• 4. Top FS Trends: Cash-strapped Boomers have little left for leisure For most Boomers today, education and household expenses cover amount to most of their spending. Discretionary spending by consumers aged 45 to 64 has dropped dramatically, according to the National Center for Policy Analysis (, 13 September 2012). Education expenses for Boomers and their families has ballooned 80%. Also up substantially: mortgage debt, utilities, insurance premiums, healthcare and support for adult children. According to a report by AARP, the lobby for people older than 50, three out of five families headed by a retiree over 65 had no retirement savings. Such statistics represent a group of people forever trying to make ends meet at a time when their health may be declining and their ability to do things not what it used to be. According to the Social Security Administration, 23% of married couples and 46% of single people receive 90% or more of their income from Social Security. Furthermore, 53% of married couples and 74% of unmarried people receive half of their income or more from the program. Implications: When it comes to properly managing their money and investments and saving for retirement in order to avoid financial hardships, seniors could gain from advice. Financial corporations can help by offering savings and management advice, notably related to mortgage debt and insurance. Sources: Iconoculture, New York Times, September, 2012 4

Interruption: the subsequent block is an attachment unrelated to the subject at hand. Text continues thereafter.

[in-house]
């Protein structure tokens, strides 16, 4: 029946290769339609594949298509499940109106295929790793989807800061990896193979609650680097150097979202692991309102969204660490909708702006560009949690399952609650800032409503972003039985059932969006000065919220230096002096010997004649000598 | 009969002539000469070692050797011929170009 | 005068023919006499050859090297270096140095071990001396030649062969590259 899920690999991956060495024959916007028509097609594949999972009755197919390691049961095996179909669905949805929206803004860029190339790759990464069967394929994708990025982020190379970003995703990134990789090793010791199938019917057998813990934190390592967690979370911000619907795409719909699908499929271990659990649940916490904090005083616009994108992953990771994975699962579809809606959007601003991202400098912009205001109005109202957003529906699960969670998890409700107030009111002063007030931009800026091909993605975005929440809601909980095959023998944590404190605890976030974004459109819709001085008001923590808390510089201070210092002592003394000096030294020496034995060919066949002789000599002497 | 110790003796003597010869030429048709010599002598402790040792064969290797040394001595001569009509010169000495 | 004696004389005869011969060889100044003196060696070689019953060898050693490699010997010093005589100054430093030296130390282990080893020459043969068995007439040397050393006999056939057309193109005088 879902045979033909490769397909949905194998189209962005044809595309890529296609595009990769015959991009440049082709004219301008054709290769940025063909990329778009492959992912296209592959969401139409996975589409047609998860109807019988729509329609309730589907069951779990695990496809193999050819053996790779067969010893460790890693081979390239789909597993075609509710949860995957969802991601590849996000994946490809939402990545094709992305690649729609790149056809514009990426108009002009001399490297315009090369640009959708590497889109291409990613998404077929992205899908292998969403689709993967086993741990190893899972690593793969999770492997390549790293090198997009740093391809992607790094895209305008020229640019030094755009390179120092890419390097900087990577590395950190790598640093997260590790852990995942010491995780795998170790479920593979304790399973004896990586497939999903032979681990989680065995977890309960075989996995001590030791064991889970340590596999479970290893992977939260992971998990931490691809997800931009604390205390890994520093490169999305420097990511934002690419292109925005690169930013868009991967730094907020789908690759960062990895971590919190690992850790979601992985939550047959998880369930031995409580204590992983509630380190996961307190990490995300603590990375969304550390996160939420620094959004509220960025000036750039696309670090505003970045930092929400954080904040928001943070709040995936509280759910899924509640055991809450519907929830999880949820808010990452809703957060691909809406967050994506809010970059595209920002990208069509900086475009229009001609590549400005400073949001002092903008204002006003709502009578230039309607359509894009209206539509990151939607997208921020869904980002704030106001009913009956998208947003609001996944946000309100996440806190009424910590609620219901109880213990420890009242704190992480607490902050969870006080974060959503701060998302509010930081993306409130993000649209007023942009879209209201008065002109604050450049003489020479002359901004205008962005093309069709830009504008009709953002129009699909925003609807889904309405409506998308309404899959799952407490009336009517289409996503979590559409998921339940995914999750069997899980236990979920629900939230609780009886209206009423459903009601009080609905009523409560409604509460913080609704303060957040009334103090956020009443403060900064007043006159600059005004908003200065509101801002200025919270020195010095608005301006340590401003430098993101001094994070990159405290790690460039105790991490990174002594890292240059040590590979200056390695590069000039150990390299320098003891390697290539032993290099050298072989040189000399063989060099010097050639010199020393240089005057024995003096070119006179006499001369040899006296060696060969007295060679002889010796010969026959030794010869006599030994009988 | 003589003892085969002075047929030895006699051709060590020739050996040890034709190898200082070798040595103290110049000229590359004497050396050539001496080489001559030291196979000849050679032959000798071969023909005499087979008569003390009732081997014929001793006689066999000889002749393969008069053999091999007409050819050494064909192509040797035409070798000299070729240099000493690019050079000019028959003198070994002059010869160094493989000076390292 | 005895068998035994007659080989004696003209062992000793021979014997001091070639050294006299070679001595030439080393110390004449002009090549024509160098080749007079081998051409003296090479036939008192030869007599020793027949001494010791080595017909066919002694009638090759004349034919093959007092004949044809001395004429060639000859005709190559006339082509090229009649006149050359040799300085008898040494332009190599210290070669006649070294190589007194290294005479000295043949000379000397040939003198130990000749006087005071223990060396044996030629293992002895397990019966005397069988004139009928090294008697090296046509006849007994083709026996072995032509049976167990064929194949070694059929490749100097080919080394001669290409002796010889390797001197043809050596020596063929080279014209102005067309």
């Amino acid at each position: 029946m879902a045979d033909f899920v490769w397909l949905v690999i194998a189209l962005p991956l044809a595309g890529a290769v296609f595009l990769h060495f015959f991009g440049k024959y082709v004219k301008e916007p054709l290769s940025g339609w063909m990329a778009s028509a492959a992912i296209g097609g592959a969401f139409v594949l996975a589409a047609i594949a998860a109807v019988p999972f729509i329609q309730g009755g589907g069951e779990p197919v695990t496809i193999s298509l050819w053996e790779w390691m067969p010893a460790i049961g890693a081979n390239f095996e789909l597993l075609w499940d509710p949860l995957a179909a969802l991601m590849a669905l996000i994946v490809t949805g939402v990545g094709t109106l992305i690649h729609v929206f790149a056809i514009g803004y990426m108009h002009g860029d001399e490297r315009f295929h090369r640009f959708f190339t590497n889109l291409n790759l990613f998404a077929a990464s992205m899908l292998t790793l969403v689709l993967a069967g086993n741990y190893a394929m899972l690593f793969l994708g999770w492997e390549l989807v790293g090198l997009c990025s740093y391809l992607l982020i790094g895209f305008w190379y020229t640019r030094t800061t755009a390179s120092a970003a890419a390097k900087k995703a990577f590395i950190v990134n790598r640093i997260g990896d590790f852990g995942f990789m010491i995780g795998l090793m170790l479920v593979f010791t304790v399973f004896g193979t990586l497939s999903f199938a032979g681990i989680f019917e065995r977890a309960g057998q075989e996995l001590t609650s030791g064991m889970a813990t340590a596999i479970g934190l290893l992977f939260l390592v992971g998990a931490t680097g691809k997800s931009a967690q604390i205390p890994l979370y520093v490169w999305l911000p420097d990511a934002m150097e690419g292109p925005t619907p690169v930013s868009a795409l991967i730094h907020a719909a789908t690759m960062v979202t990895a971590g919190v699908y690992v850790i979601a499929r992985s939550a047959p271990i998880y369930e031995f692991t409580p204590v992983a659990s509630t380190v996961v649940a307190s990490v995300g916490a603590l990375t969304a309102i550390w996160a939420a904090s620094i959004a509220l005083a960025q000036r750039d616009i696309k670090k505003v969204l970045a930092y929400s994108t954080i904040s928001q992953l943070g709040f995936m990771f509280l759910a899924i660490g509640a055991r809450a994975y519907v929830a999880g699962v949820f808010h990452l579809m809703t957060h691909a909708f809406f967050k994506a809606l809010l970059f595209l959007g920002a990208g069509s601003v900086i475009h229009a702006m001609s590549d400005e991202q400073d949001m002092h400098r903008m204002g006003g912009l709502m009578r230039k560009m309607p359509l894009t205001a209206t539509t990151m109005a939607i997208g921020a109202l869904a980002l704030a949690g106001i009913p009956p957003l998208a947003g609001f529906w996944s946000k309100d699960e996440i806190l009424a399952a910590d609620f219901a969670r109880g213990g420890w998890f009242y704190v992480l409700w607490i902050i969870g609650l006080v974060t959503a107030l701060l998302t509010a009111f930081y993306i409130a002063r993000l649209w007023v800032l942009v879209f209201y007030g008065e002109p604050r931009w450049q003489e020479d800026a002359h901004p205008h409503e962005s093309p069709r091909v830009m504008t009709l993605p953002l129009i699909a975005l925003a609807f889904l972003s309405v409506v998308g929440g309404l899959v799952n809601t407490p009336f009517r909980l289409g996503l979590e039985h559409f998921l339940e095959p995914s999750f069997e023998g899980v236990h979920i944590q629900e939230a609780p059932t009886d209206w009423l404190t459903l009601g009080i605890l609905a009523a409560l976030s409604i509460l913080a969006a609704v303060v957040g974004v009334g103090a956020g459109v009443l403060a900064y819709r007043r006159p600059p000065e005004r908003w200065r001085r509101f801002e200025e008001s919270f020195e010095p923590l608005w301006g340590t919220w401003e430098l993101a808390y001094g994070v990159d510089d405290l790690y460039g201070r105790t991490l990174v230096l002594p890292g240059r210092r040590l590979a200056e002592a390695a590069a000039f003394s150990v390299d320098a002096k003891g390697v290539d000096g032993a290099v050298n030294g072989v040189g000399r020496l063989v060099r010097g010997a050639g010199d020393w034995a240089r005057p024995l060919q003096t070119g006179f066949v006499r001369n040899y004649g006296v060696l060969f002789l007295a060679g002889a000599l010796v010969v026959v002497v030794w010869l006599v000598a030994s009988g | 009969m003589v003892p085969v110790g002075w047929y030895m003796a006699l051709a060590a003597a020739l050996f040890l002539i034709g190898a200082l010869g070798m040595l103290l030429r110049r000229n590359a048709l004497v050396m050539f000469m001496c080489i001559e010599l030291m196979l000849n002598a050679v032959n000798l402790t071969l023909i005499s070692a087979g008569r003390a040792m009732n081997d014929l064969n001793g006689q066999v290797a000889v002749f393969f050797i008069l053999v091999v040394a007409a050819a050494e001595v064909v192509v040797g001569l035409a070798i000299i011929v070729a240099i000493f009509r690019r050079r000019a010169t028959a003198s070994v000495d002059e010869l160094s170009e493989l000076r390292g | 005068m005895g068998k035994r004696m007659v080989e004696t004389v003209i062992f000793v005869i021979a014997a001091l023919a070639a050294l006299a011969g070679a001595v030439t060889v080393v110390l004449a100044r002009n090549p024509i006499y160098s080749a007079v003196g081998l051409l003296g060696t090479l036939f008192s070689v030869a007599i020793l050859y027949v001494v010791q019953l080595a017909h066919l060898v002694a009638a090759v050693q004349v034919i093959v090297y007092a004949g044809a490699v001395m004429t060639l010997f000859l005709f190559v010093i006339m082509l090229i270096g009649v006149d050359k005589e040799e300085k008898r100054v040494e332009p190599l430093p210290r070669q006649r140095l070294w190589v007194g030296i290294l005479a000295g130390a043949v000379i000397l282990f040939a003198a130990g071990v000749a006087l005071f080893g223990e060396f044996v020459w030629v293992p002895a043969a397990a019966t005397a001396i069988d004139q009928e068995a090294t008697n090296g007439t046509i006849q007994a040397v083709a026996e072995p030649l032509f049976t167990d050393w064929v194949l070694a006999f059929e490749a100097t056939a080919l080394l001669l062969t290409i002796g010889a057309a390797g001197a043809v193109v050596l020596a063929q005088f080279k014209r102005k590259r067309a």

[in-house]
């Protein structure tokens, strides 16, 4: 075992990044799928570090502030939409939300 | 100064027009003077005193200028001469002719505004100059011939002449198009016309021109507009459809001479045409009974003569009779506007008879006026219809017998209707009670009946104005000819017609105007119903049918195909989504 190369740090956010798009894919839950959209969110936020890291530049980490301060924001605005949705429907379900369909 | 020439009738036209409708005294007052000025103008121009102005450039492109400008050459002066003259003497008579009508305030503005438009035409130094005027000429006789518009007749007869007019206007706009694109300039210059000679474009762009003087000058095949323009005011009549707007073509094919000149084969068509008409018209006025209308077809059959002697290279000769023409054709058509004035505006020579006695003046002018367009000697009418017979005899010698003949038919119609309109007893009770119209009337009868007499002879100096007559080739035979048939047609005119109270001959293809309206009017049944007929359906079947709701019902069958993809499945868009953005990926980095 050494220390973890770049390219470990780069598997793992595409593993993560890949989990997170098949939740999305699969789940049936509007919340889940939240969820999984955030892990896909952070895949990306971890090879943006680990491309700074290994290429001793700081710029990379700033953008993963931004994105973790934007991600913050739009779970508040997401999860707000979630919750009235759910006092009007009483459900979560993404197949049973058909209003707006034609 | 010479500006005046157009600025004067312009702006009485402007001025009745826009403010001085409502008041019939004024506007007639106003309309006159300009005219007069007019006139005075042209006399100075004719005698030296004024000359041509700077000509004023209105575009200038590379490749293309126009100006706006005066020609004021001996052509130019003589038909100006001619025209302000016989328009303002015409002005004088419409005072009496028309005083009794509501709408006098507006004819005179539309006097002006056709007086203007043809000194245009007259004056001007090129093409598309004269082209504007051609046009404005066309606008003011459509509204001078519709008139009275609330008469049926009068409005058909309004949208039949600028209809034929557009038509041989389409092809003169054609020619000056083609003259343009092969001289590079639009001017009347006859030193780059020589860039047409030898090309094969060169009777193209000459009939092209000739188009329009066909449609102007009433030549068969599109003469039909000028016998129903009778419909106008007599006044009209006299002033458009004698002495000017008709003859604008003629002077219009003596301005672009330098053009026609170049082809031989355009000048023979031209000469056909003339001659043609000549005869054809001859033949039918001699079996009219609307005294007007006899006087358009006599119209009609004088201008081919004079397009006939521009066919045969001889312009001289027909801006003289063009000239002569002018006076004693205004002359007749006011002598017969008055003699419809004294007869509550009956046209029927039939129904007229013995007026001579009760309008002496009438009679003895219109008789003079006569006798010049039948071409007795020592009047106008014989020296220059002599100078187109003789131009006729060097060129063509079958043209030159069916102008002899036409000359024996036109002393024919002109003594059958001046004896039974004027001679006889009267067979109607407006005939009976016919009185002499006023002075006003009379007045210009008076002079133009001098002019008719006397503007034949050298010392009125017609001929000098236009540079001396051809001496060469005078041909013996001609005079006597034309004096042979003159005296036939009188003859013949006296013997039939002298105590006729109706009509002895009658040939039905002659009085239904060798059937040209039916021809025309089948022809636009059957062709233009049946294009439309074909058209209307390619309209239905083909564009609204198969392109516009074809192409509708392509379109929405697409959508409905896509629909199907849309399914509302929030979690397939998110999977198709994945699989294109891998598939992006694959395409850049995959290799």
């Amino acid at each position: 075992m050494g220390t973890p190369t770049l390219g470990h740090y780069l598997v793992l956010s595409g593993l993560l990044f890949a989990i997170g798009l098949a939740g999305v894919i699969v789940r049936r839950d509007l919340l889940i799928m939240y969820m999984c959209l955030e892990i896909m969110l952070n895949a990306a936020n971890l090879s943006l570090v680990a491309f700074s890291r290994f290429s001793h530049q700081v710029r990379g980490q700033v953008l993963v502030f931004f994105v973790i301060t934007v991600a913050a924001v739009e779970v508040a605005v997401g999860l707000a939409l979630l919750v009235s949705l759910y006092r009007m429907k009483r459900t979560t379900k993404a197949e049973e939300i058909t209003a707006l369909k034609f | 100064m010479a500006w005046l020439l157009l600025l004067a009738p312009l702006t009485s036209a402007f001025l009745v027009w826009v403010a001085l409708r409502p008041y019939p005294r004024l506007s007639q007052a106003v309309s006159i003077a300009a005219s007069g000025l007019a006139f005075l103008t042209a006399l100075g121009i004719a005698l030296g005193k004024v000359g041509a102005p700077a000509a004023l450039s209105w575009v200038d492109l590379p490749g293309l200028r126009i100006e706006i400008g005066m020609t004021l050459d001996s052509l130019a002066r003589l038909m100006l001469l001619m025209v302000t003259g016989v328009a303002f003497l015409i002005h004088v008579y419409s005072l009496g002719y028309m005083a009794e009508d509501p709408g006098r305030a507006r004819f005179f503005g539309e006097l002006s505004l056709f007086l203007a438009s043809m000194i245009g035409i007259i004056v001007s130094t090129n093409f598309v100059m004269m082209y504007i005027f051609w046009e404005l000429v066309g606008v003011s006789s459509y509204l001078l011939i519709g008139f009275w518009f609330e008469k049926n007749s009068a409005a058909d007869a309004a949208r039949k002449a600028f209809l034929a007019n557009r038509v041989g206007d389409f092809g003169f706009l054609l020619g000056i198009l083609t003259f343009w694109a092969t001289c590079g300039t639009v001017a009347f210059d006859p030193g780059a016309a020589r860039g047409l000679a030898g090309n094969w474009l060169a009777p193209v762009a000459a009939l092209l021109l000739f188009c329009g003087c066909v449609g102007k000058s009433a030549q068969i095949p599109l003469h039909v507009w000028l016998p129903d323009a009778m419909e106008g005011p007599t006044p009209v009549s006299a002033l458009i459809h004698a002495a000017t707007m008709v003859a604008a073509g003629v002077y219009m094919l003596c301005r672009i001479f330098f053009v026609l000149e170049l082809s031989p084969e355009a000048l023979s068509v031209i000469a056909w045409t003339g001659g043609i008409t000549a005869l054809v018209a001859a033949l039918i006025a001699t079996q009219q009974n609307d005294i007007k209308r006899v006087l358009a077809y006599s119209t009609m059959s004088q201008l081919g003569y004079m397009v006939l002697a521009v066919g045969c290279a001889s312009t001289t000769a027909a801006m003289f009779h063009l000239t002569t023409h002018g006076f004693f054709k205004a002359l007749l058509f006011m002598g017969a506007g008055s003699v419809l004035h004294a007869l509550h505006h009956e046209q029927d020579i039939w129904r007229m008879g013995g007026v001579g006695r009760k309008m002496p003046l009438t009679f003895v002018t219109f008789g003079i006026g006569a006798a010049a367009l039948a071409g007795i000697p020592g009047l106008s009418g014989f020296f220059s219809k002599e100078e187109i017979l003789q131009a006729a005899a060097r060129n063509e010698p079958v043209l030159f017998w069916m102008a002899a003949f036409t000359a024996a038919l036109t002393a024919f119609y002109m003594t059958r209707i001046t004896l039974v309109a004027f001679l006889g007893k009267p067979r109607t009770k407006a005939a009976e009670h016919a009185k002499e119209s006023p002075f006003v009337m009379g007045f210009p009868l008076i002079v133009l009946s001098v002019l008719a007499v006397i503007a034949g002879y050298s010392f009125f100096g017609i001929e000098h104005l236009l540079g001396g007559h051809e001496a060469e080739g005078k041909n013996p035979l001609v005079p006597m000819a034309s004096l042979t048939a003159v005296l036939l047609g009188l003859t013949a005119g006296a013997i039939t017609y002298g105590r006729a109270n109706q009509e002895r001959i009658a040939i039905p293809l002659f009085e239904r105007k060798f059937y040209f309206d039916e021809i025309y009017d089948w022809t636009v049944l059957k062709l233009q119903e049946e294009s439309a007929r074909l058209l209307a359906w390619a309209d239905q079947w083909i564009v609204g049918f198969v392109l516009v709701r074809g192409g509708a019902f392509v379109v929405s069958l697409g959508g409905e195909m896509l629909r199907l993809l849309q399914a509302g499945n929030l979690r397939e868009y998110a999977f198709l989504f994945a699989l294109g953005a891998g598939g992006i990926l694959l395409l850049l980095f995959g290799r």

• 5. Top FS Trends: Consumers admit to making financial mistakes In a Consumer Federation of America survey published in September 2012, a majority of US consumers confess that theyve made some serious financial blunders. 67% say theyve made painful economic mistakes, and the average cost has been a whopping $23,000. (The median cost was $5,000 per mistake). Despite those mistakes, though, most Americans rate themselves as "good" or "excellent" when it comes to financial decision- making (, 18 September 2012). That paradox may speak to the challenging times. The survey also found that average assets among the middle had declined from $37,800 in 2007 to $27,300 by the end of the Great Recession. Its pretty hard to duck major mistakes that impact a familys net worth, but acknowledging them is the first step toward avoiding a repeat. As US consumers gain financial literacy, theyre likely to spend more smartly and save more aggressively. Implications: People have lost their appetite for risk. They’ve suffered through capital losses on their homes. And so theyre hunkering down in what they view as the safest place to store money. With consumers adverse to taking financial risks, it may be helpful to offer advice on those subjects. Financial corporations can offer tips on simple ways to avoid costly mistakes and promote management services already in place to be helpful here. Sources: Iconoculture, September, 2012 5